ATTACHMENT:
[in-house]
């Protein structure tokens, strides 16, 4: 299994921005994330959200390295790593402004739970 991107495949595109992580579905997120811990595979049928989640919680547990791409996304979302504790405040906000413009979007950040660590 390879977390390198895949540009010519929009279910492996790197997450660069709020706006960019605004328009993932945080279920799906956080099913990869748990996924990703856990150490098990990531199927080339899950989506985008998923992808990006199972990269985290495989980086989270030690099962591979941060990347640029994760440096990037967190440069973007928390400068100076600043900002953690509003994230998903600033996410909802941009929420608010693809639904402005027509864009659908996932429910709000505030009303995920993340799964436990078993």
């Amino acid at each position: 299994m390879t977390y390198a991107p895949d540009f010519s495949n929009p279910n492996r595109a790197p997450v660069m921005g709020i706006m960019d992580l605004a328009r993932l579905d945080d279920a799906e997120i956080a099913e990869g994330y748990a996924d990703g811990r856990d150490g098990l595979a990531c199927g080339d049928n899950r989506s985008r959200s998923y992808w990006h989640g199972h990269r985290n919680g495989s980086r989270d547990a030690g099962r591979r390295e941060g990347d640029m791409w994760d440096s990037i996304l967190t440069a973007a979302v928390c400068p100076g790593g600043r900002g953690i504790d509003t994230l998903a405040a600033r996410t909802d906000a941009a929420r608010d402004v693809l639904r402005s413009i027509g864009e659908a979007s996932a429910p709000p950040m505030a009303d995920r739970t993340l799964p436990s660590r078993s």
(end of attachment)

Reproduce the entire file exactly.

[in-house]
């Protein structure tokens, strides 16, 4: 299994921005994330959200390295790593402004739970 991107495949595109992580579905997120811990595979049928989640919680547990791409996304979302504790405040906000413009979007950040660590 390879977390390198895949540009010519929009279910492996790197997450660069709020706006960019605004328009993932945080279920799906956080099913990869748990996924990703856990150490098990990531199927080339899950989506985008998923992808990006199972990269985290495989980086989270030690099962591979941060990347640029994760440096990037967190440069973007928390400068100076600043900002953690509003994230998903600033996410909802941009929420608010693809639904402005027509864009659908996932429910709000505030009303995920993340799964436990078993």
């Amino acid at each position: 299994m390879t977390y390198a991107p895949d540009f010519s495949n929009p279910n492996r595109a790197p997450v660069m921005g709020i706006m960019d992580l605004a328009r993932l579905d945080d279920a799906e997120i956080a099913e990869g994330y748990a996924d990703g811990r856990d150490g098990l595979a990531c199927g080339d049928n899950r989506s985008r959200s998923y992808w990006h989640g199972h990269r985290n919680g495989s980086r989270d547990a030690g099962r591979r390295e941060g990347d640029m791409w994760d440096s990037i996304l967190t440069a973007a979302v928390c400068p100076g790593g600043r900002g953690i504790d509003t994230l998903a405040a600033r996410t909802d906000a941009a929420r608010d402004v693809l639904r402005s413009i027509g864009e659908a979007s996932a429910p709000p950040m505030a009303d995920r739970t993340l799964p436990s660590r078993s």